In the government’s bid to regulate the entry of foreign workers in the country and to promote allocation of jobs in both public and private sector for citizens, a number of initiatives dealing with residency and professional requirements have been set in place.
However, considering the political situation of a country and its diplomatic ties with Kuwait, the government can also place a labour ban on countries that specifically provide domestic workers in the Gulf State.
Expat Workers from These Countries are Banned from Entering Kuwait
The Kuwaiti General Directorate of Residence Affairs recently announced a ban on recruitment of domestic workers from five African countries, which raises the list to a total of 20 countries, as shared in a report by the Khaleej Times.
A circular released by the Kuwaiti Ministry of Foreign Affairs identified the names of five countries, including Ethiopia, Burkina Faso, Bhutan, Guinea, and Guinea-Bissau.
The latest five additions will join the list of 15 other countries such as Djibouti, Kenya, Uganda, Nigeria, Togo, Senegal, Malawi, Chad, Sierra Leone, Niger, Tanzania, the Gambia, Ghana, Zimbabwe and Madagascar, where recruitment of domestic labourers are restricted by the government of Kuwait.
In line with this, the circular also noted five other African countries placed on temporary recruitment ban, which include Cameroon, the Congo, Burundi, Eritrea, and Liberia.
Meanwhile, the government is set to scrap a draft law to impose 5% tax on expats for remittances sent to their home country after the Chamber of Commerce and Industry voiced concerns about the negative impact the added tax would have to the country in general.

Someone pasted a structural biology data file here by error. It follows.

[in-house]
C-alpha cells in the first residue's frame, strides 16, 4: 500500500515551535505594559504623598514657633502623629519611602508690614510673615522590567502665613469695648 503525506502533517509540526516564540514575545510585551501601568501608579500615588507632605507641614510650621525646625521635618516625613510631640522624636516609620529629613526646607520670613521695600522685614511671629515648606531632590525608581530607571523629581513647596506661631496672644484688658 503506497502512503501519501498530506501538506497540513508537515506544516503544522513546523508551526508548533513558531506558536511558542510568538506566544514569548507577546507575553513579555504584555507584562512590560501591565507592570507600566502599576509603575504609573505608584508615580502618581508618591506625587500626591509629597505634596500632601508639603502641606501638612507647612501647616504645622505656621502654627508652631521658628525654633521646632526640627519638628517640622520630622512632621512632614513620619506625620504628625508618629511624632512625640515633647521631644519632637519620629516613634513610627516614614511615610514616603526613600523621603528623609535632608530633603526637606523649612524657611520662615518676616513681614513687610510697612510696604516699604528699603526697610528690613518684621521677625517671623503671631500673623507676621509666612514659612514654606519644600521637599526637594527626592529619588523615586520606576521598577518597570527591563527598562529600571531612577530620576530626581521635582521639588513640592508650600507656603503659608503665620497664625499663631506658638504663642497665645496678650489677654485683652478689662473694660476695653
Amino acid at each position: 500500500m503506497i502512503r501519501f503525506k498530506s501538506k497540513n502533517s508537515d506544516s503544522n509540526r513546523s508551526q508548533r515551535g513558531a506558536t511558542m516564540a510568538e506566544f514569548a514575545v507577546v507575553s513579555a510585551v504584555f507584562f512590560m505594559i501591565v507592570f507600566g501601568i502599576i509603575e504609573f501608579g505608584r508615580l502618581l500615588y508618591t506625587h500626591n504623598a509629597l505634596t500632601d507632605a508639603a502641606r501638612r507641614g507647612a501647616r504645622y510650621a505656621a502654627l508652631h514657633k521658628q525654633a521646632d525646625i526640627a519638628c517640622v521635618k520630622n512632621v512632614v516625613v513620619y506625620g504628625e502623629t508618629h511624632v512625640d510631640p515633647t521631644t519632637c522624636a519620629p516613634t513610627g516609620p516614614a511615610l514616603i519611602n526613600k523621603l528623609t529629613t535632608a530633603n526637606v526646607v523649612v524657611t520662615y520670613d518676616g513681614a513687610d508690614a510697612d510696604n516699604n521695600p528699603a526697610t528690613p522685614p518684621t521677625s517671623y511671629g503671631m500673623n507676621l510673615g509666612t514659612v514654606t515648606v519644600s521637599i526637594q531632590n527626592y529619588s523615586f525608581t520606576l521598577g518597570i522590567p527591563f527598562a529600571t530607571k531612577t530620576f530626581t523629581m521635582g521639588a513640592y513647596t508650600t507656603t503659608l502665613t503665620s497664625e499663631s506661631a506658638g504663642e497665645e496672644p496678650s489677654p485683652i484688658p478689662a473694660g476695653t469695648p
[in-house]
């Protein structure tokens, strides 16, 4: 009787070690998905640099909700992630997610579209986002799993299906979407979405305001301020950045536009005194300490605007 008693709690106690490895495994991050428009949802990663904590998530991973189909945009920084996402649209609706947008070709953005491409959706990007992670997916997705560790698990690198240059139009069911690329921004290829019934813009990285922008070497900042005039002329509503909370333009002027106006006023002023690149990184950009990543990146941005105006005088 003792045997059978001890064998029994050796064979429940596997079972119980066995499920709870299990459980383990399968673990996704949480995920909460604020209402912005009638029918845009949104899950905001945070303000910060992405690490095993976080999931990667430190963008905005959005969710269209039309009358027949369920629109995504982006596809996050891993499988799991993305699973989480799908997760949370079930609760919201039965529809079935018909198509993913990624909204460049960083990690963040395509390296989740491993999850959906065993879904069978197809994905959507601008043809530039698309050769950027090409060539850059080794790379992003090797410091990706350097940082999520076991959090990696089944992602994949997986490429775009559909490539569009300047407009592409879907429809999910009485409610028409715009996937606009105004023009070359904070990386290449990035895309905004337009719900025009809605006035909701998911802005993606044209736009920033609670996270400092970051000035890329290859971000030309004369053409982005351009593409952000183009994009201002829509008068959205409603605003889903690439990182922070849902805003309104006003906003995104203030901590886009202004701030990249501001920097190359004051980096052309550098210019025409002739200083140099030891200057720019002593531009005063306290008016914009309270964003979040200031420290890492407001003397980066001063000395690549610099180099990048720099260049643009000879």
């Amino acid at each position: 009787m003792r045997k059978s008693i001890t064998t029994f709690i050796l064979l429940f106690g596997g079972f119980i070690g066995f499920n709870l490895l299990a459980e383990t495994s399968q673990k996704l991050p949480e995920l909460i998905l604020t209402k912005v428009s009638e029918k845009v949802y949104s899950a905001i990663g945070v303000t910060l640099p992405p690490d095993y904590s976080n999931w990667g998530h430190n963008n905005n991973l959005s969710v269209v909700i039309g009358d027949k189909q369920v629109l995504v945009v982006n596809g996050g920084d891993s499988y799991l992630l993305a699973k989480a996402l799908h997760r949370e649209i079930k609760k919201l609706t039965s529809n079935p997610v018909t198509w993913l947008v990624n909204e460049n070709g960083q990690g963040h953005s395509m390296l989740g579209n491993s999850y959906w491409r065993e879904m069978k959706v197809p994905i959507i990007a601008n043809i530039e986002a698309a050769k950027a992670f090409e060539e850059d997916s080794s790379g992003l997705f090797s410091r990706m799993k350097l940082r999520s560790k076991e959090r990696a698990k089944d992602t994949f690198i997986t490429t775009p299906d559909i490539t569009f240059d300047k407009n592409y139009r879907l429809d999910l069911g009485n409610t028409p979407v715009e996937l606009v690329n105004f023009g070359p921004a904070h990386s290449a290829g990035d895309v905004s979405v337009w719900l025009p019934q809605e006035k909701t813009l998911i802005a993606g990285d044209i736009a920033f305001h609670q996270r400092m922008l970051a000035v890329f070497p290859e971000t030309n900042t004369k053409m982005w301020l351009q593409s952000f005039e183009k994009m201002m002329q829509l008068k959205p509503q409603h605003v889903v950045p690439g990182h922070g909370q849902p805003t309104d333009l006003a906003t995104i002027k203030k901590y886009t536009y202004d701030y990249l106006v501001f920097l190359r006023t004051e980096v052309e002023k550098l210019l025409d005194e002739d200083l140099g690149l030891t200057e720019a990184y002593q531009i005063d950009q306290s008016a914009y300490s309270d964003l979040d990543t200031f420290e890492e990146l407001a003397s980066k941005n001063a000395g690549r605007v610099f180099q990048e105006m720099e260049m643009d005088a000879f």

And because the GCC has long been known for its dependence on its foreign labour, analysts warned that taxing remittances would force expats to find alternative methods of sending funds home, a concern mentioned by the Central Bank of Kuwait.
The said bill has already been dropped by the parliament, citing that the bill, in its current form, failed to describe what would constitute as remittance – whether it would include income or loan from banks that is being sent abroad. Hence, it is believed that the lack of clarity and proper definition could hamper the upcoming debate in the parliament.
And with the government’s disapproval over the proposal, the bill would be sent back to the parliament, where it will have to be passed by a majority of 44 votes to be re-discussed.
The basis for the proposal would lead to insignificant yields (0.3% of the total income of the Gulf countries), and would even breed negative traits in the country, as explained by industry experts.